I believe I am the mother that other mothers roll their eyes about, and question why I'm being such a high maintenance freak. Seriously.
Here's the thing: I have expectations of my child. Yes, even at 17 months of age.
We taught her to sign a fair amount of words and she knows how to say please and thank you. With that, when Ember asks to be picked up, for some milk, et cetera I expect that she say "please" first. There was one evening after dinner that Ember declared herself "all done" and wanted down from her high chair. Well, Ember sat there until she said/signed "down please". It got to the point where Andrew and I were past the point of caring but assuming that she probably has the memory of an elephant, we stuck to her guns and waited for her to ask properly. We had company that evening and I believe she was being a bit of a smart aleck for their benefit but we got it out of her ... even though she spent a couple of minutes in her high chair in her bedroom. Since that night, manners haven't been too much of an issue and without prompting Ember is signing please in tandem with her requests. Things only go off the rails when she's cranky; that's when I'm really grateful for her ability to sign please. When she's jumping at my feet asking for something, reminding her "what do you say?" checks her and snaps her out of her mood. She smiles and signs please and we go on. And, we almost always get a thank you when you'd expect one. My heart melts when Ember walks through a door that a stranger is holding for her, and she looks up and waves saying "Tank ta" (thank you).
Another thing: I narrate Ember's day. I'm sure I'm nauseating to listen to.
While Ember and I are at play, I'm constantly talking about the things she encounters, their colours, and if applicable the sound they make. Absolutely, she has play time alone, where I don't dream of interfering but when she calls to include me, or asks to be included - the narrative picks up. When we're cooking/baking together I talk of the ingredients; their colours and texture. When at play, I talk of the animals, their sounds, the colour. I call "open, closed" while she plays at the bedroom doors. I call "on, off" when she's playing with her rubber boots.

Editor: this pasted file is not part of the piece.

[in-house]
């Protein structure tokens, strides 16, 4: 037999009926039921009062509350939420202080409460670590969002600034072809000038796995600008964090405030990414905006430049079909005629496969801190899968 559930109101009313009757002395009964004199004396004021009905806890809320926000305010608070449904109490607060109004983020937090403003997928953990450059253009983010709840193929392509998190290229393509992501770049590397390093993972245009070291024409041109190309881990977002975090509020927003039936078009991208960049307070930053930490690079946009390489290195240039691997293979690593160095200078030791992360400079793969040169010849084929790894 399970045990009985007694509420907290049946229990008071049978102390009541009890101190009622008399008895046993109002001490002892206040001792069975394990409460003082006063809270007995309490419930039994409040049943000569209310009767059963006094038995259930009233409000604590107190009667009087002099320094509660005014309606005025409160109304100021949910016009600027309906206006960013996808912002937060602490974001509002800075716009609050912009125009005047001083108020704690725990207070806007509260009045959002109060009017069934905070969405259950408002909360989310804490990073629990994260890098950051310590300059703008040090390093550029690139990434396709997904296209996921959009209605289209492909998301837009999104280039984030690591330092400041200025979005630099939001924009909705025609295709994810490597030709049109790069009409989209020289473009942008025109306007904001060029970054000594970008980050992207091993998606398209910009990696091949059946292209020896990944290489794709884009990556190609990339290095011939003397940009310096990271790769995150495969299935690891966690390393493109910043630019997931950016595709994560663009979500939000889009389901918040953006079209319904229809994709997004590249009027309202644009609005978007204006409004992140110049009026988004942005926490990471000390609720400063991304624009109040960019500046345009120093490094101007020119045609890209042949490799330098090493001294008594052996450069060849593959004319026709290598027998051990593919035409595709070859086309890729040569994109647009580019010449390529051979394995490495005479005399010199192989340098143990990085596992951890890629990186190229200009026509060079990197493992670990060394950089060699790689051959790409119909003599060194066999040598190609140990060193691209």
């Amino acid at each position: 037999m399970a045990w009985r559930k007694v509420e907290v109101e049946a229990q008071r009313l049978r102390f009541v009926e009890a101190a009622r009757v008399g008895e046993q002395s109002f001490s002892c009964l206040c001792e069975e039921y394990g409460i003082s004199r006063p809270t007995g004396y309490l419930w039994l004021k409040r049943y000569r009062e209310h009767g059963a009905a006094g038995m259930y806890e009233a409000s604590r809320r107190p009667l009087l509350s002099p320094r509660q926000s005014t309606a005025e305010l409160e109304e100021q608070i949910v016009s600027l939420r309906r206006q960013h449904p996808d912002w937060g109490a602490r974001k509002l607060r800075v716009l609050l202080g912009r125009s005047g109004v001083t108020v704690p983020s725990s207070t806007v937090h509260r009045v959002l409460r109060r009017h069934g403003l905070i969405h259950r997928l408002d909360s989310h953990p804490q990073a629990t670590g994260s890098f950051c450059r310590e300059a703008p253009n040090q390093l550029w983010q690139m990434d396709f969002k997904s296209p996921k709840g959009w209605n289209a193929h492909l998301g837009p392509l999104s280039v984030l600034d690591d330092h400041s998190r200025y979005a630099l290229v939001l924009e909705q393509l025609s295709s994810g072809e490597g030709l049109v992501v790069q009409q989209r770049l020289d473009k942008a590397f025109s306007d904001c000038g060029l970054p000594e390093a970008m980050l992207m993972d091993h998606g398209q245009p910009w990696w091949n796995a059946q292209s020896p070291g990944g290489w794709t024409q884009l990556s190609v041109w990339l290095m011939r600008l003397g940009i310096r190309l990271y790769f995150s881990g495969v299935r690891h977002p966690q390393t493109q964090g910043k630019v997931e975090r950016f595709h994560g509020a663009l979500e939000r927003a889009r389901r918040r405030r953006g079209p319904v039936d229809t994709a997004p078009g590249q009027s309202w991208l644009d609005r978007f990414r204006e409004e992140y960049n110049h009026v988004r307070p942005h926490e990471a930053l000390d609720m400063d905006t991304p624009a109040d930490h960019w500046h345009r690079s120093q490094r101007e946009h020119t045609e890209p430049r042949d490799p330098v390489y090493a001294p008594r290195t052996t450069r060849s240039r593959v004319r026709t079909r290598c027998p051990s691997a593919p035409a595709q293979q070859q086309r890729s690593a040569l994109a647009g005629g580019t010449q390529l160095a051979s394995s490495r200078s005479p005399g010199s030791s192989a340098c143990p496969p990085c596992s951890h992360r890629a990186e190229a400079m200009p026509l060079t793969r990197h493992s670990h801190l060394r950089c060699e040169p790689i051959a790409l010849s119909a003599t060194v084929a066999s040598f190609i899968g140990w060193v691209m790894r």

I don't even know how bad it is until I watch our family videos. From behind the camera I'm heard, "Can you find another egg Ember? Look to your left. Oh, you found the blue one!" Or, "What are those Ember? Do you hear frogs? What do froggies say? Ribbit, ribbit?" I can't be stopped!
It's even worse when we're in public. When Ember has free reign, usually in the library or a bookstore, she obviously has no sense of her surroundings yet and I'm always to bring about a sense of consciousness. "Ember say excuse me when walking through a crowd." "Ember don't push in front of the little girl, she was playing at the computer first." "Ember, share!, that's not yours." I'm right in there while other mothers watch from beyond the fray like I'm a mad woman.
Oh, another thing: I talk to Ember like she's 5 (15) years older than she is.